Side Effects of Ginger Ale

When you’re sick to your stomach, your first thought might be to reach for a can of ginger ale.
Image Credit: Holger Feroudj/iStock/Getty Images

When you're sick to your stomach, your first thought might be to reach for a can of ginger ale — it's what your parents said to do, right? While you may find some benefits of ginger ale soda, however, you might be better off going straight to the source with ginger root instead.


Ginger root can not only help to alleviate nausea and vomiting, but also has anti-inflammatory, antioxidant, anti-tumor and anti-ulcer effects, according to the Cleveland Clinic. It's also been touted for its beneficial effects on blood pressure and heart health, as described in April 2017 research in the journal Nutrition.

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Ginger ale, on the other hand, may be highly processed and lacking in the important compounds that give ginger its soothing properties. If you're feeling the negative effects of drinking too much ginger ale, you may need to scale back or try a different form of ginger.


Additionally, if you regularly consume too much ginger, side effects may require you to scale back and try another approach to manage your symptoms.

Read more: The Cardiovascular Benefits and Harms of Ginger

All About Ginger

Ginger is a perennial herb primarily grown in Asia and tropical regions and is widely consumed worldwide, according to March 2016 research published in Integrative Medicine Insights. The edible underground stem, aka rhizome, of ginger has been used since antiquity — not only as a spice, but also to treat gastrointestinal ailments, such as nausea, vomiting, diarrhea and dyspepsia. It may also be used to treat arthritis, muscular aches and fever.


Integrative Medicine Insights researchers analyzed the use of ginger in the prevention of nausea and vomiting for pregnant women and those undergoing chemotherapy. According to the authors, the best available evidence demonstrates that ginger is a safe, effective, inexpensive treatment for nausea and vomiting.

Compounds in ginger called gingerols and shogaols are what give ginger its distinct pungency and pharmacological activity, says Integrative Medicine Insights. However, the concentrations of active ingredients will vary greatly based on the way ginger is processed and used.


That is, ginger is available in various forms, including capsules, tablets, tinctures, teas and liquid extracts. There's some evidence that dried ginger powder products contain the highest quantity of gingerol-related compounds, followed by fresh ginger and ginger tea products, according to the Integrative Medicine Insights researchers.


Benefits of Ginger Ale Soda

Although the ginger in ginger ale might not be as potent as ginger powder or fresh ginger, it can still be an effective remedy for nausea and vomiting. The U.S. National Library of Medicine recommends consuming ginger products, such as ginger soda, ginger tea or ginger candy, to alleviate morning sickness. The Centers for Disease Control and Prevention also says ginger ale may help to manage nausea resulting from chemotherapy treatment.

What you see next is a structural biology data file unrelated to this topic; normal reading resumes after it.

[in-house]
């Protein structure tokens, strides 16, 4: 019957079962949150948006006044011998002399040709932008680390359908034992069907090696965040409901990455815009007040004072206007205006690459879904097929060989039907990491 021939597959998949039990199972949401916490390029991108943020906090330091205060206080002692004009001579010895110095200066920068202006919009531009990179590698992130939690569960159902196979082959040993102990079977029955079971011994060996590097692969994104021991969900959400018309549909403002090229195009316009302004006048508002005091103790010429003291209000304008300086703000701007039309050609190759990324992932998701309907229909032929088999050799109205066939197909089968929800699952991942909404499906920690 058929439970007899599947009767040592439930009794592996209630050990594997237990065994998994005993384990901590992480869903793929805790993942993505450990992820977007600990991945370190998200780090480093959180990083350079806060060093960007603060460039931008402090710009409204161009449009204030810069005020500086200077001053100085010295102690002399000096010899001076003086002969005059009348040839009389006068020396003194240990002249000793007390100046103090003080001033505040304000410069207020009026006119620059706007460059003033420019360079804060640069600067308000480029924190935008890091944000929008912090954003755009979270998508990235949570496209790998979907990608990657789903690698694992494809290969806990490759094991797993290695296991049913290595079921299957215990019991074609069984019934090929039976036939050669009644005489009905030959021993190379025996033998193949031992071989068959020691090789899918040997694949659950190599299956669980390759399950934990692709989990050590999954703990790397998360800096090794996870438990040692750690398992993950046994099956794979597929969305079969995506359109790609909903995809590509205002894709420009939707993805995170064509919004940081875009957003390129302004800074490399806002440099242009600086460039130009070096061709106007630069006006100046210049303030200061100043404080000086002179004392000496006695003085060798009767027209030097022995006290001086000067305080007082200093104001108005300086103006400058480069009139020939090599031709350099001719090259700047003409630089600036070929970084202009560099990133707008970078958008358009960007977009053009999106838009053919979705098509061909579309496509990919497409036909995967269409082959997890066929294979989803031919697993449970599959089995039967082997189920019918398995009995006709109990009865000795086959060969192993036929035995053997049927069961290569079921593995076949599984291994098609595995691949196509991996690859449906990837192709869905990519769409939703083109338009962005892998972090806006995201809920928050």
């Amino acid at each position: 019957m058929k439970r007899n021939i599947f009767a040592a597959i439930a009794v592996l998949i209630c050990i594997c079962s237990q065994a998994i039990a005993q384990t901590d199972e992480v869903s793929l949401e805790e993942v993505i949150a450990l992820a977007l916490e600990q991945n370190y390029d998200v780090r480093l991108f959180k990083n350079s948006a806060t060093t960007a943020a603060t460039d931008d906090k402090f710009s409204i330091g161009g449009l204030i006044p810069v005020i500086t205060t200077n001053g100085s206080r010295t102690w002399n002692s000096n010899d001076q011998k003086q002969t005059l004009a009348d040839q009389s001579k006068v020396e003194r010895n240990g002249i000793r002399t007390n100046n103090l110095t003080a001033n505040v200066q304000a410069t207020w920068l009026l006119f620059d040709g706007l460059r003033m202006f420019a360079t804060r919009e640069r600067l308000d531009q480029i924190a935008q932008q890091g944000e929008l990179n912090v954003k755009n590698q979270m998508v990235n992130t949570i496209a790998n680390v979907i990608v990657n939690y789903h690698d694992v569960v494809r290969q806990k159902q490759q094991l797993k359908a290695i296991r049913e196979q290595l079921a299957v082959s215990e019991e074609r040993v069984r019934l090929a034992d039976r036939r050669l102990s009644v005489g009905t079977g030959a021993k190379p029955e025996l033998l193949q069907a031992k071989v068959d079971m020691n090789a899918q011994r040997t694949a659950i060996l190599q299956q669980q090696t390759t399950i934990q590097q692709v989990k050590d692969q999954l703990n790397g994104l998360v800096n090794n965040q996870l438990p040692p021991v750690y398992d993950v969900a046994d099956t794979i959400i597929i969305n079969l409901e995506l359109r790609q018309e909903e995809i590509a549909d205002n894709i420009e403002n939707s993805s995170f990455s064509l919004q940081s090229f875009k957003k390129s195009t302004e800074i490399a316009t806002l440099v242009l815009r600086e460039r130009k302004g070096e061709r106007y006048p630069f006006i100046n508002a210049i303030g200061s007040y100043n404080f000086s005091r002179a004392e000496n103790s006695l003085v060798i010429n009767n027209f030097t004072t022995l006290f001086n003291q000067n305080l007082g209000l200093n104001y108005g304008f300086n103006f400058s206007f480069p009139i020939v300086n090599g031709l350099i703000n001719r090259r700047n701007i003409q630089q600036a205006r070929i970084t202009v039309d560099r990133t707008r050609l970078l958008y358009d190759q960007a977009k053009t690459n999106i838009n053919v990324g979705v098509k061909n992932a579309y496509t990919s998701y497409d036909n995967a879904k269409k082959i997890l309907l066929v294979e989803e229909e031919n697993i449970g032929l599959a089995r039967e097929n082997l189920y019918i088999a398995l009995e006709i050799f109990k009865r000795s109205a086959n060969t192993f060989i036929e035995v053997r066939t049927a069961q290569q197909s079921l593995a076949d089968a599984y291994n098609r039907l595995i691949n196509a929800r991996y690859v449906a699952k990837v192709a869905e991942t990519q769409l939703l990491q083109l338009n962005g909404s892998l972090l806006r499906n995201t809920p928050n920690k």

Drinking ginger ale, along with water and other clear fluids, can also help you stay hydrated following vomiting- or diarrhea-induced water loss. The Cleveland Clinic advises taking small sips throughout the day if you've been vomiting or have diarrhea.

You may wish to drink an oral electrolyte solution instead — it'll help you replace lost fluids, as well as important minerals like potassium and magnesium, adds the Cleveland Clinic.


Read more: Ginger Water Benefits

Ginger Ale Side Effects

Given that ginger is most effective in its near-natural state, ginger ale won't necessarily be the best way to gain the benefits of ginger. The Cleveland Clinic points out that ginger ale may contain artificial ginger flavoring instead of real ginger, or insufficient amounts of ginger to offer relief.


In fact, the negative effects of drinking too much ginger ale might have little to do with the ginger content, and more to do with other ingredients. Ginger ale is often loaded with sugar, adds the Cleveland Clinic. If you have bloating, gas or indigestion, the carbonation and sugar can worsen your symptoms. Diet varieties might not be any better if they contain artificial sugar, which isn't always easily digested.

While there can be side effects of drinking too much ginger ale, the same is true if you're ingesting too much ginger. Side effects are typically mild, however, according to the National Center for Complementary and Integrative Health (NCCIH). In some people, ginger may cause abdominal discomfort, heartburn, diarrhea or gas.



If you regularly consume too much ginger, side effects may include an increased bleeding risk due to a decrease in platelet aggregation, according to a 2014 Nutrition Journal review. The NCCIH adds that although research has not definitively shown whether ginger interacts with medications, there's some concern that it may interact with anticoagulants (blood thinners).

Certain other conditions warrant a discussion with your healthcare provider before using ginger, adds the NCCIH. Talk with your doctor first if you:

  • Are pregnant or breastfeeding
  • Have gallstone disease, as ginger may increase the flow of bile
  • Are taking any other medications or have any medical conditions
  • Currently use any other complementary or alternative health approaches

With your doctor's OK, ginger can become a welcome addition to your toolbox of natural remedies. As for ginger ale, practice moderation so you aren't overindulging in this fizzy treat.



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